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Thursday, 16 January, 2003, 02:12 GMT
Viewpoint: US should not go it alone
BBC News Online has asked a range of contributors to comment on the Iraq crisis.

Here, Joseph Nye, dean of Harvard's Kennedy School of Government, argues the case for the United States to take a patient, multilateral approach to the Iraq crisis.

The debate over whether the US should go to war with Iraq often appears to be one of hawks pitted against doves. Hawks want to use force immediately - doves never want to use force.

But here is a third position, one that is held by what I call the owls - and this makes more sense.

There are not many doves in the administration, but there is a third position, one that is held by what I call the owls

Owls are those who are willing to use force to prevent Saddam Hussein from developing nuclear weapons and to back up United Nations Security Council resolutions violated by the Iraqi leader.

But the important thing about the owls is that they are patient and multilateral - in the sense that rather than acting immediately, they take the time necessary to develop a broad, multilateral coalition.

The administration is deeply divided by positions of the multilateralists and the unilateralists.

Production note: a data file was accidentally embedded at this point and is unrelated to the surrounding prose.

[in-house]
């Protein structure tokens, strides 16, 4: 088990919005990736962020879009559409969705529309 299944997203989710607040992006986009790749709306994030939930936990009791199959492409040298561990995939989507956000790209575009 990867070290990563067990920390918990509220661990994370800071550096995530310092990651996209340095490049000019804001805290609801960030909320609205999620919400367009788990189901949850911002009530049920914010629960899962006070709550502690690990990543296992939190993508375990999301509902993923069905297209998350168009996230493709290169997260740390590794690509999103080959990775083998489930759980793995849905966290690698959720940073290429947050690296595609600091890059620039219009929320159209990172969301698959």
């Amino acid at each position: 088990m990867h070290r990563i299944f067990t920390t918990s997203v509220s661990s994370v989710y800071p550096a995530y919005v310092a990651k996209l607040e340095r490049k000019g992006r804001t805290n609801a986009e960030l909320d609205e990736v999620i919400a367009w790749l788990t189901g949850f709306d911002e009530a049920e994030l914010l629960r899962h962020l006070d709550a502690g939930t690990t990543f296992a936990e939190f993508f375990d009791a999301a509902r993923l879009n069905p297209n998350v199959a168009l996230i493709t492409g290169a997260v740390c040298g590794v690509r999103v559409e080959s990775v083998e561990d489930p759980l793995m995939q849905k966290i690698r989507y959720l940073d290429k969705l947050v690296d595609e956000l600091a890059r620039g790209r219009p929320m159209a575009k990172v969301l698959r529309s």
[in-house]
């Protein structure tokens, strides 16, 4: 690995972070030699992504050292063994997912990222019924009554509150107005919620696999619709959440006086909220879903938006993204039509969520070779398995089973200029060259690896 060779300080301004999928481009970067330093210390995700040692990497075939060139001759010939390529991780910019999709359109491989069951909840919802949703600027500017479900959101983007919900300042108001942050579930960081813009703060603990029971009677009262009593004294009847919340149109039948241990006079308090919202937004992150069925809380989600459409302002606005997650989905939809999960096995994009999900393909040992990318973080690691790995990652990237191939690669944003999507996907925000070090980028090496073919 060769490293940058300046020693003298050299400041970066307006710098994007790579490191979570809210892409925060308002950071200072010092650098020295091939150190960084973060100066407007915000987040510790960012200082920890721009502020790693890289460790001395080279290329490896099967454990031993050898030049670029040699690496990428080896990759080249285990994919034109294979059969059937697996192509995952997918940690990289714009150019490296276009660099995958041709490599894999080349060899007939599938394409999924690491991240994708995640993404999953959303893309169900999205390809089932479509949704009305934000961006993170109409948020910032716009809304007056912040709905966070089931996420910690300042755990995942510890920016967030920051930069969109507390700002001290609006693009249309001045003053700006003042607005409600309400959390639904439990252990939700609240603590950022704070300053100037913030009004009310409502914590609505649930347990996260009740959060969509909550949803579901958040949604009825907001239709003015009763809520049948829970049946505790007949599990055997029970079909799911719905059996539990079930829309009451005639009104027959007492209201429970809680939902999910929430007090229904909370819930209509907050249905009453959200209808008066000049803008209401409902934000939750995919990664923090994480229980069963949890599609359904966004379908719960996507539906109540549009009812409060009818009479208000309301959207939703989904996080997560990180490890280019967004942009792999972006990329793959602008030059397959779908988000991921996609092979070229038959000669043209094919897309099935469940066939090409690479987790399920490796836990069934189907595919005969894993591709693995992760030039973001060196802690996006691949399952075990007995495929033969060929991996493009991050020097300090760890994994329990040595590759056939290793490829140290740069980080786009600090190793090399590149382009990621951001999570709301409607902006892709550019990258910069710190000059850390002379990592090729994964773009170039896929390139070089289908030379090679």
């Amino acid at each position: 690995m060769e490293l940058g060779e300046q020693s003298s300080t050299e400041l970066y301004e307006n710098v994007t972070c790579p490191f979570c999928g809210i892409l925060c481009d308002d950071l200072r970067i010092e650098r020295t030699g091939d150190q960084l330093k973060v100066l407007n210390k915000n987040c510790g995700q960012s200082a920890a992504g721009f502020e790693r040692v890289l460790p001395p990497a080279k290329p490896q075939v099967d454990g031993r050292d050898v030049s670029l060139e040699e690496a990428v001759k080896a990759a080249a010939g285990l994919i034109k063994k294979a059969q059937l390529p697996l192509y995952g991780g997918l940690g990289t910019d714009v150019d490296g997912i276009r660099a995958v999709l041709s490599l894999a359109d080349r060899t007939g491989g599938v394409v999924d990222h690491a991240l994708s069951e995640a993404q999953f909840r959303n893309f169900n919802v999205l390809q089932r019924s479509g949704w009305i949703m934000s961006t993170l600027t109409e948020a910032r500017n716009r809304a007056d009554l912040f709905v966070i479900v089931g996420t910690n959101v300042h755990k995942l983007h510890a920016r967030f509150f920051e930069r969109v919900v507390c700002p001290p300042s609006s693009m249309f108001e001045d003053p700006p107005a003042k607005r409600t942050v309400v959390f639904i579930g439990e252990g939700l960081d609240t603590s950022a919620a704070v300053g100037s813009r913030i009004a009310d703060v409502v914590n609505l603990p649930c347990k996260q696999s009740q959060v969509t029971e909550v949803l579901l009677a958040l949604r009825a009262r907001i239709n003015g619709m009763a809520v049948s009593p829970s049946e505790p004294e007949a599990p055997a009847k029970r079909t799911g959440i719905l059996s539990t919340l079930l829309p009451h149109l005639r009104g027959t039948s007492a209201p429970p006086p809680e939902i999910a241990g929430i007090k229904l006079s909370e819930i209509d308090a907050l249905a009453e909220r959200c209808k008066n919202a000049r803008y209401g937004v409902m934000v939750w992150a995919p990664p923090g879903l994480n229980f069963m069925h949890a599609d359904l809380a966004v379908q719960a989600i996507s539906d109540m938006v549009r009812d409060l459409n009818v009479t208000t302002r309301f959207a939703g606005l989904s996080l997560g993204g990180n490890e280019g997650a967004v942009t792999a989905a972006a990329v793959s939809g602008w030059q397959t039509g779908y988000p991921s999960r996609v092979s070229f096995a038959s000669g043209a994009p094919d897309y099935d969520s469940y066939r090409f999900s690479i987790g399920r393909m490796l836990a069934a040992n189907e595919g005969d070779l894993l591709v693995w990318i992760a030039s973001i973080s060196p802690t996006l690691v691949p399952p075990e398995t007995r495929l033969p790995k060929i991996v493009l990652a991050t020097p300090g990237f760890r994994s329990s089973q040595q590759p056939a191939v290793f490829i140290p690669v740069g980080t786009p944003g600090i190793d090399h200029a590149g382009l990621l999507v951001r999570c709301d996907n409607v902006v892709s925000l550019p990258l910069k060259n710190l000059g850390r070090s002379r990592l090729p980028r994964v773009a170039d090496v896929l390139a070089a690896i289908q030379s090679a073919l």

Administration tug-of-war

A multilateral approach to Iraq I believe is in the country's best interests, and at this stage, I believe the owls are dominating.

Secretary of State Colin Powell is a good example of the owls' position - Defence Secretary Donald Rumsfeld is closer to what is being called the hawks' position.

Looking back to August 2002, there was a tug of war in the administration - Vice-President Dick Cheney said the US should not be bound by the UN. This had been a common position in the defence department.

The US should also be paying attention to what I call its 'soft power' - the ability to get what you want by attracting and persuading others to adopt your goals

But Mr Powell was supported by advisers who had been important in President Bush's father's administration, such as Brent Scowcroft and James Baker. They weighed in publicly in support of a multilateral approach.

And when the president gave his speech on 12 September, it was clear that those who said "do it through the UN" had won the day.